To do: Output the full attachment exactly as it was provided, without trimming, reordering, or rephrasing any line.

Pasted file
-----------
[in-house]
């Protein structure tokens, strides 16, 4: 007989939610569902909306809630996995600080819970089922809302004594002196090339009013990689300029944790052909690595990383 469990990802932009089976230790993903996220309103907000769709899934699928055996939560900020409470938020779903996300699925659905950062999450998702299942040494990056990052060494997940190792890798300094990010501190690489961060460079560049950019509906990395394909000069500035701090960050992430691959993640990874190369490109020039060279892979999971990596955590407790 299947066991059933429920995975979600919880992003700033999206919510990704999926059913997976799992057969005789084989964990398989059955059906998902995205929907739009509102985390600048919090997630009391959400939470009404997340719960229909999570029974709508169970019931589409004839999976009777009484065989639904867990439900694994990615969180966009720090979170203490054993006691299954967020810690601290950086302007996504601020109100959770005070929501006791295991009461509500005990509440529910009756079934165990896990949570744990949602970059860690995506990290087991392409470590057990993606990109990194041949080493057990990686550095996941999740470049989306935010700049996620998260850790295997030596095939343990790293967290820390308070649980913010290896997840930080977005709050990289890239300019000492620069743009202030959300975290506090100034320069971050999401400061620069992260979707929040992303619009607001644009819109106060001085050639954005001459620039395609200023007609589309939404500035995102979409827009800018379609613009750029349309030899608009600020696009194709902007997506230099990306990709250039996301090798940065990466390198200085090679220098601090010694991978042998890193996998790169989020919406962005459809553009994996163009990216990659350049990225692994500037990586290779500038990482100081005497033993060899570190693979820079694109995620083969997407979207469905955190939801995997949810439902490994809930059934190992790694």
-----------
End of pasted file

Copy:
[in-house]
């Protein structure tokens, strides 16, 4: 007989939610569902909306809630996995600080819970089922809302004594002196090339009013990689300029944790052909690595990383 469990990802932009089976230790993903996220309103907000769709899934699928055996939560900020409470938020779903996300699925659905950062999450998702299942040494990056990052060494997940190792890798300094990010501190690489961060460079560049950019509906990395394909000069500035701090960050992430691959993640990874190369490109020039060279892979999971990596955590407790 299947066991059933429920995975979600919880992003700033999206919510990704999926059913997976799992057969005789084989964990398989059955059906998902995205929907739009509102985390600048919090997630009391959400939470009404997340719960229909999570029974709508169970019931589409004839999976009777009484065989639904867990439900694994990615969180966009720090979170203490054993006691299954967020810690601290950086302007996504601020109100959770005070929501006791295991009461509500005990509440529910009756079934165990896990949570744990949602970059860690995506990290087991392409470590057990993606990109990194041949080493057990990686550095996941999740470049989306935010700049996620998260850790295997030596095939343990790293967290820390308070649980913010290896997840930080977005709050990289890239300019000492620069743009202030959300975290506090100034320069971050999401400061620069992260979707929040992303619009607001644009819109106060001085050639954005001459620039395609200023007609589309939404500035995102979409827009800018379609613009750029349309030899608009600020696009194709902007997506230099990306990709250039996301090798940065990466390198200085090679220098601090010694991978042998890193996998790169989020919406962005459809553009994996163009990216990659350049990225692994500037990586290779500038990482100081005497033993060899570190693979820079694109995620083969997407979207469905955190939801995997949810439902490994809930059934190992790694």